Poets engage in word war

Spokane’s growing arts scene attracts World Poetry Slam competition

Every year since 2004, slam poets from all over the country (and some from outside the United States) have convened for a weekend in some city to compete for the glory of being named the top performer in the world of slam.

It’s the Individual World Poetry Slam (iWPS), and Spokane is serving as host city for this year’s events. Think of them as the Linguistic Olympics, except there’s only one gold medal. The 2013 iWPS (the poets pronounce it “eye-whoops”) begins with a wild card slam on Wednesday, followed by two days of preliminaries in which the competition will be whittled down from 72 poets to a mere dozen. On Oct. 5, the final 12 will perform, and whoever receives the highest score will be the winner.

If you’ve ever been to a slam, you know the rules: Participating poets get three minutes to present their work, usually in a series of rounds, and members of the audience rate each performance on a 1 to 10 scale. The same format applies to iWPS, except the rounds vary in time from one minute to four.

“The time parameters really force you to write new things,” said Kurt Olson, one of only two Spokane poets who are scheduled to compete. “You see poets who are reading poems that are 10 or 12 years old alongside stuff they’ve finished the month before.”

That element of spontaneity is all over the iWPS format. For example, whoever wins the wild card slam will get a chance to compete in the prelims. And peppered throughout the 72 contestants are several so-called “storm poets,” who were randomly chosen to perform their work after the initial competitors had already been scheduled.

Mark Anderson, one of those storm poets, was partly instrumental in getting iWPS to Spokane. With help from fellow poet Isaac Grambo, Spokane Arts Fund director Karen Mobley, and a letter of support from the mayor’s office, Spokane was eventually chosen, Anderson said, because of the community support for local arts.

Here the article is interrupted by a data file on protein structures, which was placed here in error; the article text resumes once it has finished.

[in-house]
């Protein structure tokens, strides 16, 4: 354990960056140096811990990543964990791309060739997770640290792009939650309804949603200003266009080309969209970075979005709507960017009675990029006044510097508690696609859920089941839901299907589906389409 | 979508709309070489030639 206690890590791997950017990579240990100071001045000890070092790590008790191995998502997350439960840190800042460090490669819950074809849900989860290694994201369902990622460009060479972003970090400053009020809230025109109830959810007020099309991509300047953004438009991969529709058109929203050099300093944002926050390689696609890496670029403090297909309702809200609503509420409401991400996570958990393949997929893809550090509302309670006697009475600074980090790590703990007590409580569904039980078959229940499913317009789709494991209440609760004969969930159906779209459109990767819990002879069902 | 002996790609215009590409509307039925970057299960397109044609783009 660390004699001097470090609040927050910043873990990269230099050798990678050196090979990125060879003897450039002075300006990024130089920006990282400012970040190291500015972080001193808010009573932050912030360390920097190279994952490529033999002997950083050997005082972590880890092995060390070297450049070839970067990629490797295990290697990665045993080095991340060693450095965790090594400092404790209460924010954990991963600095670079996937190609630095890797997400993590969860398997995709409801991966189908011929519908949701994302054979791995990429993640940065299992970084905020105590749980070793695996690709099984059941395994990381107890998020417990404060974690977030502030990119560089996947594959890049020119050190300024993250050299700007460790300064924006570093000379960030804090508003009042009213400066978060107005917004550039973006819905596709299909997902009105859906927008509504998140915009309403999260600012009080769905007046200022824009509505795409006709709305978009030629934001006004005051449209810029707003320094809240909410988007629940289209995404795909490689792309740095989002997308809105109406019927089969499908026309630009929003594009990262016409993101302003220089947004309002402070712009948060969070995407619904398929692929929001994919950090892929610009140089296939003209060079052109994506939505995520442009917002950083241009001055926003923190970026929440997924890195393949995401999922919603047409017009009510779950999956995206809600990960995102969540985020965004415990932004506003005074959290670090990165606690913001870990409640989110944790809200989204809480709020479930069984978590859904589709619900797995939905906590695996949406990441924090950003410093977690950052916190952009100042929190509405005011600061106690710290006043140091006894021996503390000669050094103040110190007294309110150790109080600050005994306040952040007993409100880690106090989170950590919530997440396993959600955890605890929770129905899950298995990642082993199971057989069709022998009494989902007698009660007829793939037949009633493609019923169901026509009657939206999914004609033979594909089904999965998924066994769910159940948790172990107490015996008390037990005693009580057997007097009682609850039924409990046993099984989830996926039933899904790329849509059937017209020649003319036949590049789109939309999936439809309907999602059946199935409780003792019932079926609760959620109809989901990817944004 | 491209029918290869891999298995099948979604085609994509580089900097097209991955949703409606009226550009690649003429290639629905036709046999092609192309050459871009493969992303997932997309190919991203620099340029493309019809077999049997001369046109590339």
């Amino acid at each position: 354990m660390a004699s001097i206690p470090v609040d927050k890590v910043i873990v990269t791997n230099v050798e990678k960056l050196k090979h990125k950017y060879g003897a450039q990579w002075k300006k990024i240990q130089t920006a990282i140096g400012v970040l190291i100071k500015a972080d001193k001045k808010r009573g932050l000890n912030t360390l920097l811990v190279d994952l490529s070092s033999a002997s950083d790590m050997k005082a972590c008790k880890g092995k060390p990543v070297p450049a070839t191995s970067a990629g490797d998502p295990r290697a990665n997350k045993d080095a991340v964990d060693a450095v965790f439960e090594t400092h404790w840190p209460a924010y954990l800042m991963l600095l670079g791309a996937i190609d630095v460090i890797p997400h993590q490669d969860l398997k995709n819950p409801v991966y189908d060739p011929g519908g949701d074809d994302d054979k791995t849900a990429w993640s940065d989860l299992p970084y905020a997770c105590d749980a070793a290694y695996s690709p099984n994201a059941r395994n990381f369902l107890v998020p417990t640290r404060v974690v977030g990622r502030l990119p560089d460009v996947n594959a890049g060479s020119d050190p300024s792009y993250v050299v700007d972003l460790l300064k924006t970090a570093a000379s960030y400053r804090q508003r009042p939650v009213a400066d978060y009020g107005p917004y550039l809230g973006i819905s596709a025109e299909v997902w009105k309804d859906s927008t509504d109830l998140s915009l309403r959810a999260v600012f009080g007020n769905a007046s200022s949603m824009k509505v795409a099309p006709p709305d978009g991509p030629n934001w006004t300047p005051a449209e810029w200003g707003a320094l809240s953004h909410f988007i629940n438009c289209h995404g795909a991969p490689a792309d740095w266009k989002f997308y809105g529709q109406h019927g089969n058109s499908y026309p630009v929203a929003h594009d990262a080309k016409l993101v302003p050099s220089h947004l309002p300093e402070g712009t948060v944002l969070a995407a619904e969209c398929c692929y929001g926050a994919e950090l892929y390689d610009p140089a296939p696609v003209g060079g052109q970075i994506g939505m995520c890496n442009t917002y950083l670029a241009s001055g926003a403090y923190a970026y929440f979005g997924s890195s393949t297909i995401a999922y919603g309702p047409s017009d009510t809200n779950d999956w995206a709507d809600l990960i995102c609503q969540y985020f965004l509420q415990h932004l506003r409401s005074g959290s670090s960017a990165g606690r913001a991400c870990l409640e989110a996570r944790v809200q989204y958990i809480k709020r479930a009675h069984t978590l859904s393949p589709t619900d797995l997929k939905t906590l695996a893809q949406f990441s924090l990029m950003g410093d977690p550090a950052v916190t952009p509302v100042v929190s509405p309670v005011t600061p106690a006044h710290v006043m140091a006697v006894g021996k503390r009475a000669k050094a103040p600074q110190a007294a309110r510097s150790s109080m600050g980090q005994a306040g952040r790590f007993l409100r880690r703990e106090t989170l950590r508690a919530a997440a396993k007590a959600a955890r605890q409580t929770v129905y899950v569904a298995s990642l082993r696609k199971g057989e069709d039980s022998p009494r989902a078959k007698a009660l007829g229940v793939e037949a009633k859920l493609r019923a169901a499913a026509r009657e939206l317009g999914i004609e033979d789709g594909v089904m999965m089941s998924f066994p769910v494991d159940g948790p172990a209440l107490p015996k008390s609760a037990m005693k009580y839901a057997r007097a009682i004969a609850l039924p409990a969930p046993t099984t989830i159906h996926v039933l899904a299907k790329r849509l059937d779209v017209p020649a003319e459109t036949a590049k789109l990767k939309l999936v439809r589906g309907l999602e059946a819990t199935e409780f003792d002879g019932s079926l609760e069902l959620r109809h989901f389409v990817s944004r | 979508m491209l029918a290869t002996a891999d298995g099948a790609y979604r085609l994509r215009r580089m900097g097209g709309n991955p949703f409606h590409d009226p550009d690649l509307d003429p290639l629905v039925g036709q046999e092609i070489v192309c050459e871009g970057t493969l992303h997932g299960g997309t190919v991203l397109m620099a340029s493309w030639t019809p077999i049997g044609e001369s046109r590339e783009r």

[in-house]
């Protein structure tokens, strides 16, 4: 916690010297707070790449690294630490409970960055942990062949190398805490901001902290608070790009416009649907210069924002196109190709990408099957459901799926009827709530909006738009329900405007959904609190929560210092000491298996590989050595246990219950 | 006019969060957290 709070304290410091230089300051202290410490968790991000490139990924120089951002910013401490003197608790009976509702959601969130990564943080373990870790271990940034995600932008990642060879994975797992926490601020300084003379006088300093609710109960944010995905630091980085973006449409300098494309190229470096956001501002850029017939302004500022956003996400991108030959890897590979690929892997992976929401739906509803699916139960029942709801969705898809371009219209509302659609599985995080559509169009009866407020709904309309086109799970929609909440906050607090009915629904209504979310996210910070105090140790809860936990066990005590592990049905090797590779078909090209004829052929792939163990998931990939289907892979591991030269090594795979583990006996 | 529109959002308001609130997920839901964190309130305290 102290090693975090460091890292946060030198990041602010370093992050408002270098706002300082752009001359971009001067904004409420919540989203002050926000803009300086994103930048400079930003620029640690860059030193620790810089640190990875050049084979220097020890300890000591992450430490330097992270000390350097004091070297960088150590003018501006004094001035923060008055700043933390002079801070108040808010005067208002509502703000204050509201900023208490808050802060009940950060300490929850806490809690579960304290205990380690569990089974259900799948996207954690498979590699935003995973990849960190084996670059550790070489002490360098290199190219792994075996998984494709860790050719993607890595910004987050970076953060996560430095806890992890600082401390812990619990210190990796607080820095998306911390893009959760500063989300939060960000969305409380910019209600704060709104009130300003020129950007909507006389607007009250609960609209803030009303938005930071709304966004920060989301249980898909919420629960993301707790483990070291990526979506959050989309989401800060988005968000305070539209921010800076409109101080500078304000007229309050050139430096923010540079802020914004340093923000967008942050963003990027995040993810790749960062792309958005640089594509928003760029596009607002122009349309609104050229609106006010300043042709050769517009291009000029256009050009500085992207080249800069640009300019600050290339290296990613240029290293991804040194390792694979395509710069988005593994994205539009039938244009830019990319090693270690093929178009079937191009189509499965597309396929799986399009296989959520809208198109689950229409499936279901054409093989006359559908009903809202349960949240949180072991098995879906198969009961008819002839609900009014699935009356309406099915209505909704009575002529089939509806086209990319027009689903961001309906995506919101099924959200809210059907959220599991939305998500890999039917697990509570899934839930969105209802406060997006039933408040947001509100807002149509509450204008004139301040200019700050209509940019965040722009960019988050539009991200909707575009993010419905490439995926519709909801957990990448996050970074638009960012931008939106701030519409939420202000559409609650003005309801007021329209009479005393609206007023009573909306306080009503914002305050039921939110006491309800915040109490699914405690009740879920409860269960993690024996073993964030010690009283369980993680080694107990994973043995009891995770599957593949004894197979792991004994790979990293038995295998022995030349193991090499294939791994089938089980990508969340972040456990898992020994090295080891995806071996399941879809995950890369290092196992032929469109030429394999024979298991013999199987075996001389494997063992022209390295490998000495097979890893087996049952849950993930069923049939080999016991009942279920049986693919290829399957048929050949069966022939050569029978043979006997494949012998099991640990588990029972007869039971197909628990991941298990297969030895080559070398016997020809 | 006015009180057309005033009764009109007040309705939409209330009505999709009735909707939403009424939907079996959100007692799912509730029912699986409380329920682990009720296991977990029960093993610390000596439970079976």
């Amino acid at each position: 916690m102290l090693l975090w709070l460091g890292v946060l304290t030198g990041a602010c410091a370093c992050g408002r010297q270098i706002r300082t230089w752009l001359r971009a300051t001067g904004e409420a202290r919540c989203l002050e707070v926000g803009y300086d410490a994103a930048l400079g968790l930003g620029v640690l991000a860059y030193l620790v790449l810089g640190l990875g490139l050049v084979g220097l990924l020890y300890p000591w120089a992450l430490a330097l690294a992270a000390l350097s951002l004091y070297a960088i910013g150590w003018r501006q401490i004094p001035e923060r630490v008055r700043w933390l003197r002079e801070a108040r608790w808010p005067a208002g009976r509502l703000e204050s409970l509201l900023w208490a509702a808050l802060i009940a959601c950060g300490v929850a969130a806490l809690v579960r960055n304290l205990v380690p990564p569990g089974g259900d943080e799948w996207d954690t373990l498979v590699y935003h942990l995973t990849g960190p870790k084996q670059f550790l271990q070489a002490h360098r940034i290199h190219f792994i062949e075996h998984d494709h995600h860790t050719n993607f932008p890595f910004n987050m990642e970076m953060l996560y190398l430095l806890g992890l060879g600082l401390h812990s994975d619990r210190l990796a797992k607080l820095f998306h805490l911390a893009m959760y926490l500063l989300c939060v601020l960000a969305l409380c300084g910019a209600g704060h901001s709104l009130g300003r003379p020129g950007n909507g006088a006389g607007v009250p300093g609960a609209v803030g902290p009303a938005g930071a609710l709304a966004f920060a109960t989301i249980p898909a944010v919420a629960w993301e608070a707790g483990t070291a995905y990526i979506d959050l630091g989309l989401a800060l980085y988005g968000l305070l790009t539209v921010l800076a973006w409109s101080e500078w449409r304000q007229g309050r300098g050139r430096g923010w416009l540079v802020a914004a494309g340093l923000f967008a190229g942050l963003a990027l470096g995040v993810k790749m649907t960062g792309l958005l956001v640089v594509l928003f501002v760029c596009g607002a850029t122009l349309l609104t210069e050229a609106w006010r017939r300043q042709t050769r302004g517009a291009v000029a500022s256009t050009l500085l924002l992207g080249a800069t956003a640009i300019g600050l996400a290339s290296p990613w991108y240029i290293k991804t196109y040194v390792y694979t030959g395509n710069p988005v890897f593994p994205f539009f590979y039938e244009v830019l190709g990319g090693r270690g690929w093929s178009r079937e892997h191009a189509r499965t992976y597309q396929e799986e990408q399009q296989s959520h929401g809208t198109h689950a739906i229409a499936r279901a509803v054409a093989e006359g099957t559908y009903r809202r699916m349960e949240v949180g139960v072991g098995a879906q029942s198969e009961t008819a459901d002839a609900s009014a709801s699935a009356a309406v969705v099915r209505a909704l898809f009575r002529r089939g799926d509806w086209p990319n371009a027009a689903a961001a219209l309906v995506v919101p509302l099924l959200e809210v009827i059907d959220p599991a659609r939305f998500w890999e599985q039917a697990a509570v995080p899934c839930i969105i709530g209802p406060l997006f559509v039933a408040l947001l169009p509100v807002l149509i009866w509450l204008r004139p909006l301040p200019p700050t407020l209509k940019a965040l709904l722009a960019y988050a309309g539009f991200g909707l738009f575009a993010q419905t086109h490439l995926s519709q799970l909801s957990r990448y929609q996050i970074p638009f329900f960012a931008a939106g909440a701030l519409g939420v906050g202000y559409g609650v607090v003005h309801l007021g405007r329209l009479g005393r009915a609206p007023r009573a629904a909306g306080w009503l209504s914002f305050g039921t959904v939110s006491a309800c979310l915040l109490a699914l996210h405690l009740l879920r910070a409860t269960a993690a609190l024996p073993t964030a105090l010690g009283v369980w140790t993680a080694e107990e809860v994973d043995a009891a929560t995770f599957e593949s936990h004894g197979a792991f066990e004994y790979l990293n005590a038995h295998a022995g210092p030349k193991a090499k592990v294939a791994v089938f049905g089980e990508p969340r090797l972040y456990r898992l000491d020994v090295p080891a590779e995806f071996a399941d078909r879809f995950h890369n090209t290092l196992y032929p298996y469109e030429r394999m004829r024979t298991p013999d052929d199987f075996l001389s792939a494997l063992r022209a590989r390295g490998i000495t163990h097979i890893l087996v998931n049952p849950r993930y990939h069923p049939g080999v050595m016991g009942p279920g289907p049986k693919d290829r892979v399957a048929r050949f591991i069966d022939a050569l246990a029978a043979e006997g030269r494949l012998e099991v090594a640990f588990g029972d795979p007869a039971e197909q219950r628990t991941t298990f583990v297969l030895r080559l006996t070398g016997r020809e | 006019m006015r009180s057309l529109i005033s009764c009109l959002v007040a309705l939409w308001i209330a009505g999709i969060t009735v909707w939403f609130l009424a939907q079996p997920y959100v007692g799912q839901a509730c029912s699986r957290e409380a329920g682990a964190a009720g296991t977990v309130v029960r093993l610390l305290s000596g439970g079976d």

“We have a vibrant community of poets but also have a supportive business community that wanted this here,” Anderson said. “That’s what made us attractive.”

Both Anderson and Olson have been integral to Spokane’s slam poetry scene – Anderson has been emceeing open mic nights at Neato Burrito for several years now, and he’s handing the hosting reigns over to Olson. Both of them believe that having iWPS in Spokane will bolster Spokane’s artistic reputation outside the Inland Northwest.

“I’m definitely proud of Spokane,” Anderson said. “I think it’s going to be startling and refreshing for a lot of people that come into this atmosphere and see what we’re doing. I think there’s going to be some really interesting cultural exchange.”

If Spokane isn’t universally recognized as a lively hub for writers and performers, Olson hopes that the competitors who are traveling to Spokane from around the country will acknowledge the talent and hard work of Spokane’s slam poets.

“I hope they walk around the city and hear the poets reading and meet the people working, and they think to themselves, ‘These poets don’t write because they’re privileged. They write to stay alive. They write for a reason. They really have something to change, and they’re trying to do it through art.’ I hope they see that and understand that art isn’t a way to pass the time, but a way to make the time worthwhile.”

There are five comments on this story »


UI men’s basketball: Vandals at Lumberjacks

Big Sky Men's Basketball Idaho Vandals (14-9, 6-4) at Northern Arizona Lumberjacks (3-18, 1-9) Saturday, Feb. 6, 1 p.m. | Walkup Skydome, Flagstaff, Ariz. Watch: Online: WatchBigSky.com Outlook: NAU Up ...

TGIF Wild Card — 2.5.16

I find myself eyeing my garden spot in the back yard every morning when I first wake up. I have plans for some changes there. But I did much of ...

The week that was…

Tonight’s “Idaho Reports” rounds up the happenings of the fourth week of this year’s legislative session, from Medicaid expansion to tax cuts. Melissa Davlin interviews House Health & Welfare Chairman ...

5 education reads found in the last 7 days

More education writing. This week covers imposter syndrome, (especially among high-achieving students of color) the five folk looking to run the Washington Office of Superintendent of Public Instruction (what a ...



Contact the Spokesman

Main switchboard:
(509) 459-5000
Customer service:
(800) 338-8801
(509) 459-5400
(800) 789-0029
Back to Spokesman Mobile